Don’t ever think about coming back to Madagascar again, you are not welcome!’ proclaimed the angry deputy Port Captain as he reluctantly stamped my paperwork. He had tried to charge me an extra 90,000 ariary (about £18.50), on top of the standard fee for a 60-day cruising permit and even though it was a relatively small amount of money, I had refused. With his boss away, the young, opportunistic junior was clearly trying his luck and I hadn’t fallen for it. His final attempt to justify the ‘gift’ by thrusting some unrelated handwritten terms and conditions in front of me, dated from 1998, was comical. I was well aware that corruption was alive and well on the island and had already been left with no option but to pay a bribe to the police and immigration – apparently my passport had to be taken by an officer in a taxi to the airport to be stamped. A few hours later, with the formalities finally complete, I walked back along the bustling streets of Andoany (commonly known as Hell-Ville), the charming town with its crumbling colonial architecture, and wondered why I often attract so much drama while checking into a new country!
It was the beginning of October and a couple of days earlier I had rounded Cap d’Ambre, the most northerly point of Madagascar, after an uncomfortable passage from Cocos Keeling, the Australian territory 3,000 miles to the east. For most of these 23 days across the Indian Ocean my hardy Vancouver 28, Fathom, had been thrown around relentlessly by the combination of steep swells rolling up from the south and the 25 to 30-knot reinforced tradewinds. It was a big relief to finally reach calm waters and the peaceful anchorage at Sakatia on the island of Nosy Be. I was soon ashore, stretching my stiff boat legs and kicking a ball around with some playful local kids, and a few hours later, enjoying sundowners on the beach with the friendly crew of the boat next door. Absorbing these new sights, people, vibrant colours and the exotic sounds and smells of Africa, was almost overwhelming to my exhausted mind after the weeks alone at sea. I had arrived in Madagascar feeling slightly apprehensive, not knowing anyone or what to expect. But as so often in life, the sense of the unknown seemed to enhance the adventure.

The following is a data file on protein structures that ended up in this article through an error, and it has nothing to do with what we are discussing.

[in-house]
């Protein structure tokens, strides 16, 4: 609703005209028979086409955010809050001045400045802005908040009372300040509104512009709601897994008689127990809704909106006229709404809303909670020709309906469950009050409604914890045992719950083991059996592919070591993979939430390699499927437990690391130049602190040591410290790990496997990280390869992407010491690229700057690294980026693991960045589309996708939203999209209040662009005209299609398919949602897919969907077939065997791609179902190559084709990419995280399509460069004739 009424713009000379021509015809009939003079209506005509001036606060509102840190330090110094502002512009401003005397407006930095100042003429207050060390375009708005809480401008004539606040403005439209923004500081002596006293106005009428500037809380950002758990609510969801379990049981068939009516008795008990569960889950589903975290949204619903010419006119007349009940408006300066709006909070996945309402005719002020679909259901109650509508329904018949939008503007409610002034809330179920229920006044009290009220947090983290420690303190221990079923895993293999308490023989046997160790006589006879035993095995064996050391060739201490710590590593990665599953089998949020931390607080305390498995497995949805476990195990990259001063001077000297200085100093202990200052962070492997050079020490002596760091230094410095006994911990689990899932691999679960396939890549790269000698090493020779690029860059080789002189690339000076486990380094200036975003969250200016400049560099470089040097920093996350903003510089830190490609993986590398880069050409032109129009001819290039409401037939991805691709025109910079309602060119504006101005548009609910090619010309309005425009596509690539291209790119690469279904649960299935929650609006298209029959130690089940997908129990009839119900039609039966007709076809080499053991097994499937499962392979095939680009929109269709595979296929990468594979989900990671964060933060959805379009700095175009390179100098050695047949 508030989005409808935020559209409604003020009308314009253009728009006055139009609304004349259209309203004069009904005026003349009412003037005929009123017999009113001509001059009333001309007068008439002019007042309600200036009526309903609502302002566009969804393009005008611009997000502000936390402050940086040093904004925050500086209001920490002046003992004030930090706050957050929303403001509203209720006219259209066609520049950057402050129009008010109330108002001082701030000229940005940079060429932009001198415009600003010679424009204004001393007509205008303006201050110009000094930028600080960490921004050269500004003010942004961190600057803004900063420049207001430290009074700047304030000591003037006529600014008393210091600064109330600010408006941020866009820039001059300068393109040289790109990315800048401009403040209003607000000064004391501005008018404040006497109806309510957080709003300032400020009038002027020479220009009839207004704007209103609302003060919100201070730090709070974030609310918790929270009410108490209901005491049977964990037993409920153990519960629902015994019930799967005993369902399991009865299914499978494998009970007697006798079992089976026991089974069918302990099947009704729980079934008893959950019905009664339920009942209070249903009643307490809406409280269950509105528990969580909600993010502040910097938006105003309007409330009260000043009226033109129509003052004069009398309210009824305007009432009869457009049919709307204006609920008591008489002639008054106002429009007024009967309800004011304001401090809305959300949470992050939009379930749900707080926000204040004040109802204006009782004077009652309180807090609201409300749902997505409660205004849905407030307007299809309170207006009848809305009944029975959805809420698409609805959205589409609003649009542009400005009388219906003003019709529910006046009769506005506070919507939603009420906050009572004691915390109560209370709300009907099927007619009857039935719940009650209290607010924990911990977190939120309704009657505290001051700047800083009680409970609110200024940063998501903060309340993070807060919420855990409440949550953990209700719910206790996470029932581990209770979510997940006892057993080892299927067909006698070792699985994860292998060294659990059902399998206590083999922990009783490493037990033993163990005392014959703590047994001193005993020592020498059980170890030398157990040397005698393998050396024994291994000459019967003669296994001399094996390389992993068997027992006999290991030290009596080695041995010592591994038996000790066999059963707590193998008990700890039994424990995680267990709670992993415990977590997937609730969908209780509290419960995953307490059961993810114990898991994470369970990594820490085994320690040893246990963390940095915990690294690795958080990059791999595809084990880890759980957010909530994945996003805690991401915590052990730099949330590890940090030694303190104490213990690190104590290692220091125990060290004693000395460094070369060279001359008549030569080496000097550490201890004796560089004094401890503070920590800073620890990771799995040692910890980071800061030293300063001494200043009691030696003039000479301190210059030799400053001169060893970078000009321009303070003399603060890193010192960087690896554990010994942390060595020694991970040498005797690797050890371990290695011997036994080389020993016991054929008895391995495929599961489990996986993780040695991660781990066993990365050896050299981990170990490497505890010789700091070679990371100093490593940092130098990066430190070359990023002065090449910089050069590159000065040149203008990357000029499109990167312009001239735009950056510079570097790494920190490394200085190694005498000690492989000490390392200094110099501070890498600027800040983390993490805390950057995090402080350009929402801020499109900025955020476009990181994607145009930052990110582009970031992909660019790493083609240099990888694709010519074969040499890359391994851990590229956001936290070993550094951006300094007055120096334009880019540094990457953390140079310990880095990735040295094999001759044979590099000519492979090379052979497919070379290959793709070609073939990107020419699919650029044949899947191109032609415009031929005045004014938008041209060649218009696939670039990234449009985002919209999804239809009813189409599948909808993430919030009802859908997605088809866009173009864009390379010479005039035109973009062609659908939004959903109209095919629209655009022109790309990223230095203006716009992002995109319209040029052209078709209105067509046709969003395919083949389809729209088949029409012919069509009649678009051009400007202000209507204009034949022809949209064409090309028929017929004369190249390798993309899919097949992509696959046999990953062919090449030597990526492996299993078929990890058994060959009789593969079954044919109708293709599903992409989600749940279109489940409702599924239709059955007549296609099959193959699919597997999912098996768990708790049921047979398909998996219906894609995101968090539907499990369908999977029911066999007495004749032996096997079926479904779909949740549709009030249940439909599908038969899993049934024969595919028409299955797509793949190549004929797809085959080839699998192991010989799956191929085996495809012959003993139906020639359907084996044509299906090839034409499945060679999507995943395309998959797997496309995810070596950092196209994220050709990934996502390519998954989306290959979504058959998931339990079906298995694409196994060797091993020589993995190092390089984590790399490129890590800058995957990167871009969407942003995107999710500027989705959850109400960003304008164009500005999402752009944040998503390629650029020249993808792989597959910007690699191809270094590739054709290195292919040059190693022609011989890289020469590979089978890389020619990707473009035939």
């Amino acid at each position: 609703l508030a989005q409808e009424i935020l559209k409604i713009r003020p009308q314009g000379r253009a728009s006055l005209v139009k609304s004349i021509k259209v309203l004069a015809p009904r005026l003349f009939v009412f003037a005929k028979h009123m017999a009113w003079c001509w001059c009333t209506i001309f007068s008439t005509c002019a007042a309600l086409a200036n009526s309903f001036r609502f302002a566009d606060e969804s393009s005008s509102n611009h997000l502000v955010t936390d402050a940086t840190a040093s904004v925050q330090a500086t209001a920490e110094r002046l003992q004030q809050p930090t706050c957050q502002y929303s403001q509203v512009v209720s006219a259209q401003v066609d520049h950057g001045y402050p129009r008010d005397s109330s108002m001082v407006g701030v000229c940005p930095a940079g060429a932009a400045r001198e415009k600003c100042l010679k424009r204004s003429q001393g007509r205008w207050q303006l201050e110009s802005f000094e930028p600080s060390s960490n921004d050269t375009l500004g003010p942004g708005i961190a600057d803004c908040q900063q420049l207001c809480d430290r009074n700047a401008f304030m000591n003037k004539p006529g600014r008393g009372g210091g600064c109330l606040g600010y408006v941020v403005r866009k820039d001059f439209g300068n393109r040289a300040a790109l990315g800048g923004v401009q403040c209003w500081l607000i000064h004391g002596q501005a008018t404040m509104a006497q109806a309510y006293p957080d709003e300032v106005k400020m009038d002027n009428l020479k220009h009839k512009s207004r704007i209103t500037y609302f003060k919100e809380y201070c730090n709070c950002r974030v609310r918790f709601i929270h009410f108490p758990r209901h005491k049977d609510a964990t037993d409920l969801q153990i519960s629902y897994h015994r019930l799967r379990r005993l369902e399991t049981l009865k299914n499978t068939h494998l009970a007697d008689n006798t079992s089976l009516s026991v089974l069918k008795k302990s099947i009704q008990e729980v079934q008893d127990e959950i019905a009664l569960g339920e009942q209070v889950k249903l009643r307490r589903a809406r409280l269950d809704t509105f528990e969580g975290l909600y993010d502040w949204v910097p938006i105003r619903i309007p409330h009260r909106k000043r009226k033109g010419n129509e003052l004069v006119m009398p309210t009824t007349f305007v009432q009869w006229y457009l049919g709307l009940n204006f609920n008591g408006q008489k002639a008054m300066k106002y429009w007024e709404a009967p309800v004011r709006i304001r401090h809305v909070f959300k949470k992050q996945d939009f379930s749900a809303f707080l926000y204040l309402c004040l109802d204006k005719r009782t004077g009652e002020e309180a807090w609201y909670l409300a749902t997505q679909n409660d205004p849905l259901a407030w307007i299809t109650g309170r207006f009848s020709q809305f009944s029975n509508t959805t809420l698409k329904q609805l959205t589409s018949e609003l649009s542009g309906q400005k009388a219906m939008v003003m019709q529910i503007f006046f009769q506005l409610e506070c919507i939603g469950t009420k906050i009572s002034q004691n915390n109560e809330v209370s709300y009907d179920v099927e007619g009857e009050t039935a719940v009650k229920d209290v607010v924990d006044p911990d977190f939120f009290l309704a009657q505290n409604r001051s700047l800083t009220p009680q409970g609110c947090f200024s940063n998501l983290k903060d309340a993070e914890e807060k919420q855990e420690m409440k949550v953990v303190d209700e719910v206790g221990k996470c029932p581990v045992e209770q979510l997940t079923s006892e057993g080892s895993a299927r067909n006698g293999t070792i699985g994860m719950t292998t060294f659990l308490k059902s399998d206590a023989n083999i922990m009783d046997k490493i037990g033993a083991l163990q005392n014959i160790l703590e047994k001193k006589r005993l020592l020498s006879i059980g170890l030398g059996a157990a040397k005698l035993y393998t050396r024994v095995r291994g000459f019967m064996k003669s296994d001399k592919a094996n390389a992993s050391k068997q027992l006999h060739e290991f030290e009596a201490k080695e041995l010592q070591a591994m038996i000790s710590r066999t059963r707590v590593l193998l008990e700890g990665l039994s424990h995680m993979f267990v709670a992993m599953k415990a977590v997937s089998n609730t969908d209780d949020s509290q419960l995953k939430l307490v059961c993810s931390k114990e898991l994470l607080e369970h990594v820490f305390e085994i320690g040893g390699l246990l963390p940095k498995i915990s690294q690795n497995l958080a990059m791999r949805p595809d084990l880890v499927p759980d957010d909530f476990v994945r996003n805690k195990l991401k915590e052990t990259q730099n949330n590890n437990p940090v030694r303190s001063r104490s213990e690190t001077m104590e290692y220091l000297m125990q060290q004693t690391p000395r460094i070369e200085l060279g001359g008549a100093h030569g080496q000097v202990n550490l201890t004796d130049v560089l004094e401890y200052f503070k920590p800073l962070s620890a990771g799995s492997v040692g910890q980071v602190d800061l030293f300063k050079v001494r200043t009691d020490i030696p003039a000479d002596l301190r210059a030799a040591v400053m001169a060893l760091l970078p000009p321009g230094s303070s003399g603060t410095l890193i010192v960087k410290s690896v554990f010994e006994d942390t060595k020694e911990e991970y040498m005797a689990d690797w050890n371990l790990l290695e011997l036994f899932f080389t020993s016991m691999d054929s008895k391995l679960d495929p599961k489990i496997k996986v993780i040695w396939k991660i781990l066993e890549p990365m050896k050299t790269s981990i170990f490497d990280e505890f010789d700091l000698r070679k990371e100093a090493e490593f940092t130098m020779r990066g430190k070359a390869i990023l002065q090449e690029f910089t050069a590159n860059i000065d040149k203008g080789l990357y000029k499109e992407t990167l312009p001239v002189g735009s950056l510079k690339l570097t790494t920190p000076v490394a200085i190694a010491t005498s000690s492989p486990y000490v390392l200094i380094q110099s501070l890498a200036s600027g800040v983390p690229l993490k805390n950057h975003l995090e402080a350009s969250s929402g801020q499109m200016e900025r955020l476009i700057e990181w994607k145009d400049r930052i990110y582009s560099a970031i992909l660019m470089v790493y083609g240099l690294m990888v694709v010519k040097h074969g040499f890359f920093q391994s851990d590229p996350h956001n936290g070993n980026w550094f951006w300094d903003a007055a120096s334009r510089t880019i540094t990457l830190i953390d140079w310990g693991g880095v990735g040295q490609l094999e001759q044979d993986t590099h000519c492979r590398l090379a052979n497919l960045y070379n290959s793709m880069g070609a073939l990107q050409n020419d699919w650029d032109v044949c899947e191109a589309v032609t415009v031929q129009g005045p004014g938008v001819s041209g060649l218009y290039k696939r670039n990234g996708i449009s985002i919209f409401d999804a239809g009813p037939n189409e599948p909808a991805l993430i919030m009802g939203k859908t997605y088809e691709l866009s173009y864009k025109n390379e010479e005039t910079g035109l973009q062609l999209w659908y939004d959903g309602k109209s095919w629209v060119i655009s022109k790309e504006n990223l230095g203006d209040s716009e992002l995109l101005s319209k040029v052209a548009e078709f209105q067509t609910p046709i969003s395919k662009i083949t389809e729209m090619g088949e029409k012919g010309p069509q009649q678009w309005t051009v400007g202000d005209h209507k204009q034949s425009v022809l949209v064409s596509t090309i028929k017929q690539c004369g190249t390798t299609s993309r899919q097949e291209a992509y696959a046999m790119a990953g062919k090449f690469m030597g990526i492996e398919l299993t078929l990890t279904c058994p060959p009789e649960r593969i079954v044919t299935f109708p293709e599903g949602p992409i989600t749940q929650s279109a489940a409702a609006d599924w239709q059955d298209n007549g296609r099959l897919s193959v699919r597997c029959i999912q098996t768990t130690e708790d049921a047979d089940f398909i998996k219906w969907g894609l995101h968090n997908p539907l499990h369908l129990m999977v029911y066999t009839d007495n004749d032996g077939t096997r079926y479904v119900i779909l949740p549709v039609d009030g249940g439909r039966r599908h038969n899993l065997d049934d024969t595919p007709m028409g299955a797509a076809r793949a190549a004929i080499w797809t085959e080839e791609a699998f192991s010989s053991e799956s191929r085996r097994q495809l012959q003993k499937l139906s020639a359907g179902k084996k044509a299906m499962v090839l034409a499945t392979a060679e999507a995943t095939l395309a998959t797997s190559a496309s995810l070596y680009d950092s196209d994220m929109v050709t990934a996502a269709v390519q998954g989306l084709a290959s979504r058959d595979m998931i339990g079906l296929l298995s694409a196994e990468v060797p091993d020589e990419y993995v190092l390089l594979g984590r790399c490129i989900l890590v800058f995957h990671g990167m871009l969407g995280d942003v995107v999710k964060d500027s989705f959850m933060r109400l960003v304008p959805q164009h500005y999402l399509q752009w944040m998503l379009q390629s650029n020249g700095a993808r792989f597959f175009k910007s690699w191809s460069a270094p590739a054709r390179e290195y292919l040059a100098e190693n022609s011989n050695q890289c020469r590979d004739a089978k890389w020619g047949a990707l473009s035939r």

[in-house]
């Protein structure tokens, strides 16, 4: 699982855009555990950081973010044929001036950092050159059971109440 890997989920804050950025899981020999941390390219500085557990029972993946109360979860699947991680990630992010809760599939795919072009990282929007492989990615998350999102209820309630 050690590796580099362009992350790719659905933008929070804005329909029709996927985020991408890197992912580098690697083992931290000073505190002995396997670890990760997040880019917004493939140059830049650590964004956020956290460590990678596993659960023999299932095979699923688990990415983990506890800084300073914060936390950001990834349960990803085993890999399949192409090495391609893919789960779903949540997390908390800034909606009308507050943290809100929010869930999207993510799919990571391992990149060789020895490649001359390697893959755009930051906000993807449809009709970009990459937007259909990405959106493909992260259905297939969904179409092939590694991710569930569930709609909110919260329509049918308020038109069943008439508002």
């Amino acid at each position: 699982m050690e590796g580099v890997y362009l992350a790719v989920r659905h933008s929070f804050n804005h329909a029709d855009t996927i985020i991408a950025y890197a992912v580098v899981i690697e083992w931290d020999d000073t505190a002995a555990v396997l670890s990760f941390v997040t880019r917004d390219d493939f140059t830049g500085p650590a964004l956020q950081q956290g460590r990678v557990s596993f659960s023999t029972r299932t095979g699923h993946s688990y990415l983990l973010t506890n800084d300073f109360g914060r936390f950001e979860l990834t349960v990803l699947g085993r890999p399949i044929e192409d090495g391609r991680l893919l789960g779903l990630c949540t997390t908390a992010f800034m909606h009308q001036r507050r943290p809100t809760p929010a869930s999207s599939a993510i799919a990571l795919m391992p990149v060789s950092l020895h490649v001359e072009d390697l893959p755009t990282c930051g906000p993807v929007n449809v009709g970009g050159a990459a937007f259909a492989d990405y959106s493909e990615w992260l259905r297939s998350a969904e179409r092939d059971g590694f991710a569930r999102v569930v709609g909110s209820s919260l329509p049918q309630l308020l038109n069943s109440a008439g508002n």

Until recent years Madagascar had never been a popular destination for cruising yachts. Lying 900 miles north-east of South Africa, close to the head of the notoriously dangerous Agulhas Current, it was commonly seen as an unnecessary detour for sailors heading west across the Indian Ocean and thought to be too edgy, isolated and unsafe. Instead, the majority of sailors would pass to the south, making stops at Mauritius and Réunion before the long and uncertain passage to the African continent. But as I discovered, Madagascar has a huge amount to offer, during the cyclone-safe season from May until mid-November.
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